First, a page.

Use this URL to cite or link to this record in EThOS: http://ethos.bl.uk/OrderDetails.do?uin=uk.bl.ethos.510038
Title: Arabic and Islamic influences on the works of Yehuda Burla (1886-1969)
Author: Al-Dausari, Abdullah Muhammad
Awarding Body: The University of Manchester
Current Institution: University of Manchester
Date of Award: 1985
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Abstract:
This work attempts to assess the use that Yehuda Burla (1886 - 1969) made of Arabic and Islamic sources (both oral and written) in his fiction. Chapter I consists of two parts. The first is an attempt to give a brief but accurate account of Burla's life and works. The second part is a historical survey of the situation of Oriental Jews in the time of Yehuda Burla in the places which he visited. Chapter II deals with religion as a dominant motif in his works. Through the discussion and the analysis of various religious questions and themes, this chapter aims ultimately to assess the author's success in manipulating the religious environment of the Orient and its different denominations. Chapter III tackles three points : Burla's concept of character, the origin of his characters and principally his use of conventional methods of describing a character. Chapiter IV consists of three parts. The first deals with material that reflects a clear Arabic influence and also attempts to identify his methods of using such material. The second deals with the problem of possible influence, that is to say when a phrase exists in Iloth Hebrew and Arabic, but one is not quite sure by which language the author is influenced. The third and final part attempts to answer two questions: 1. Does the Arabic used in Burla's works truly reflect the different standards of Arabic? and 2. Is there any difference between the Arabic used by Arab characters and the Arabic used by Jewish characters? Chapter V consists of two sections. Section 1 deals with Arabic proverbs and proverbial phrases, their sources, and the way that they are used by the author. Section 2 deals with folk customs and beliefs and the material here is divided into two groups according to the role of each in the stories: (a) folk material essential to the structure of the story; and (b) folk material incidental to the structure of the story.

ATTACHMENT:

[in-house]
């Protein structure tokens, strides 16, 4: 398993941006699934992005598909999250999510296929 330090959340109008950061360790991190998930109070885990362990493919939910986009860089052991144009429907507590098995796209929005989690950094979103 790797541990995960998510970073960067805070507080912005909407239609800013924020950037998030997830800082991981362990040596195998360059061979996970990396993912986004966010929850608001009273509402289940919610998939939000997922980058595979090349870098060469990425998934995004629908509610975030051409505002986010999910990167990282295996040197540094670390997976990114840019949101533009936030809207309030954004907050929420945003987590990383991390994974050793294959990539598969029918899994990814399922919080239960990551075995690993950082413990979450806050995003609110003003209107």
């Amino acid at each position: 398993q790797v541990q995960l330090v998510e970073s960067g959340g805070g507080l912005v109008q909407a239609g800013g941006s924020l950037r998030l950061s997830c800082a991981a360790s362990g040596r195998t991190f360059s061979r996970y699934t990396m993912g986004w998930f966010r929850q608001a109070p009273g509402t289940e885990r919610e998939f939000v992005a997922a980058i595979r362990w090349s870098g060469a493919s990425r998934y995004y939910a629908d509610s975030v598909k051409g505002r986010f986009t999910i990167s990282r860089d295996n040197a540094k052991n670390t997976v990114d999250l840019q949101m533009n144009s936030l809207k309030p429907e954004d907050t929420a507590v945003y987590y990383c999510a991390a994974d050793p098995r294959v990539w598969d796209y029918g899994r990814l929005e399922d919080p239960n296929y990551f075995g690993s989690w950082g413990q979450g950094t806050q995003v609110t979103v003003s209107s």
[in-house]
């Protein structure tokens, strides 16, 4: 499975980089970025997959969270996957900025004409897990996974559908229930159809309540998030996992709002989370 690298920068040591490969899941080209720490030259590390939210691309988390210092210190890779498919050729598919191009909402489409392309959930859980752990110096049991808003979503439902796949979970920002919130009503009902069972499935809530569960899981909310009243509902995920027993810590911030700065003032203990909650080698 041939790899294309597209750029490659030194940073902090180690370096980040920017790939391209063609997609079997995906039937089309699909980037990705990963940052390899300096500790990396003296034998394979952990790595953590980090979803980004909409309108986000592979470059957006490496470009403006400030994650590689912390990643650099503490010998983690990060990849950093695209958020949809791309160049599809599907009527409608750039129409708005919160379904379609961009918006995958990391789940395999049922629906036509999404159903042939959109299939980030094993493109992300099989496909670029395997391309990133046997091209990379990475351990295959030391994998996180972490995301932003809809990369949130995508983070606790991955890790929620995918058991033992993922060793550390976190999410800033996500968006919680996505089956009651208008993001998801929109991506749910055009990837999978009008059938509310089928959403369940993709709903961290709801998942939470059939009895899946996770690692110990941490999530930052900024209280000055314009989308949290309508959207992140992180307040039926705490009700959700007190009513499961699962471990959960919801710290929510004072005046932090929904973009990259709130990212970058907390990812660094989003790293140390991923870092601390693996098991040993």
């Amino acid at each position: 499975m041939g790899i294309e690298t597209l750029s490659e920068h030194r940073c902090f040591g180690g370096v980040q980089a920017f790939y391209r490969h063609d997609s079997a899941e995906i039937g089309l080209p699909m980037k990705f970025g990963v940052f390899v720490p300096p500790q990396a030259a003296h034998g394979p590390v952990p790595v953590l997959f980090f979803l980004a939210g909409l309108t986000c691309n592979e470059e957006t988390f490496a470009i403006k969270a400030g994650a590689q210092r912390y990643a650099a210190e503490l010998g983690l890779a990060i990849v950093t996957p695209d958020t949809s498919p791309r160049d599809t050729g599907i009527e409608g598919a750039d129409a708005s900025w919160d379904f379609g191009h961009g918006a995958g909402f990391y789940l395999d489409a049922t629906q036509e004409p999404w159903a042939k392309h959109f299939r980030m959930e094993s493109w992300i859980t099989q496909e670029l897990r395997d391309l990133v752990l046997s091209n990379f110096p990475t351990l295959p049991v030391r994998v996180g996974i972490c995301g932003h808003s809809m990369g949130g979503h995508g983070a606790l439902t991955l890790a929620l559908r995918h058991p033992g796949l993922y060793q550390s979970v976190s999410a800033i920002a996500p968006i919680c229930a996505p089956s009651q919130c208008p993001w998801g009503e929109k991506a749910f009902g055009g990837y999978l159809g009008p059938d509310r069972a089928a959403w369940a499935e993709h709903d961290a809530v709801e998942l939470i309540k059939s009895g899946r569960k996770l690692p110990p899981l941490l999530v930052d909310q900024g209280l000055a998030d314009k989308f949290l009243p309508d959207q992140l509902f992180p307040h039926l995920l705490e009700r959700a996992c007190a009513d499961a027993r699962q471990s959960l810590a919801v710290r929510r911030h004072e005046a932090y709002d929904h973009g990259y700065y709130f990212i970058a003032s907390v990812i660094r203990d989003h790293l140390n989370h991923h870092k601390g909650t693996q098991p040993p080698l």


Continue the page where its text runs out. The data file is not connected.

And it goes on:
Supervisor: Not available Sponsor: Center for Research Libraries
Qualification Name: Thesis (Ph.D.) Qualification Level: Doctoral
EThOS ID: uk.bl.ethos.510038  DOI: Not available
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